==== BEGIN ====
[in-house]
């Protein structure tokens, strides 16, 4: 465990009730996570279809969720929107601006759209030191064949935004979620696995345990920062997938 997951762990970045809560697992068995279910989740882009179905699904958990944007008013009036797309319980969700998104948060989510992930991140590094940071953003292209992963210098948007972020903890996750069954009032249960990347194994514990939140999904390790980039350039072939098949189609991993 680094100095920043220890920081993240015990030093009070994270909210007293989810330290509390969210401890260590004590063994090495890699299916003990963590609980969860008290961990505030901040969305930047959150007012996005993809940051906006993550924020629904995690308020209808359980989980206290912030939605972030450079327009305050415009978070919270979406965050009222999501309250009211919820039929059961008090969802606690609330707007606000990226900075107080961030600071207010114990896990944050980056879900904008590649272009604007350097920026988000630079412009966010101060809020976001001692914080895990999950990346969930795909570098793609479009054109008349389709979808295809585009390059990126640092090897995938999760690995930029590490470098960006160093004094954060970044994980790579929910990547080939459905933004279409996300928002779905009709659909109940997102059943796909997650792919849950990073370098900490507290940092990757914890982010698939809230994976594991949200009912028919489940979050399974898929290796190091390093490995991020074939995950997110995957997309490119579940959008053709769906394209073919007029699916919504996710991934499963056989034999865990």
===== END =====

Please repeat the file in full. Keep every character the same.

[in-house]
């Protein structure tokens, strides 16, 4: 465990009730996570279809969720929107601006759209030191064949935004979620696995345990920062997938 997951762990970045809560697992068995279910989740882009179905699904958990944007008013009036797309319980969700998104948060989510992930991140590094940071953003292209992963210098948007972020903890996750069954009032249960990347194994514990939140999904390790980039350039072939098949189609991993 680094100095920043220890920081993240015990030093009070994270909210007293989810330290509390969210401890260590004590063994090495890699299916003990963590609980969860008290961990505030901040969305930047959150007012996005993809940051906006993550924020629904995690308020209808359980989980206290912030939605972030450079327009305050415009978070919270979406965050009222999501309250009211919820039929059961008090969802606690609330707007606000990226900075107080961030600071207010114990896990944050980056879900904008590649272009604007350097920026988000630079412009966010101060809020976001001692914080895990999950990346969930795909570098793609479009054109008349389709979808295809585009390059990126640092090897995938999760690995930029590490470098960006160093004094954060970044994980790579929910990547080939459905933004279409996300928002779905009709659909109940997102059943796909997650792919849950990073370098900490507290940092990757914890982010698939809230994976594991949200009912028919489940979050399974898929290796190091390093490995991020074939995950997110995957997309490119579940959008053709769906394209073919007029699916919504996710991934499963056989034999865990």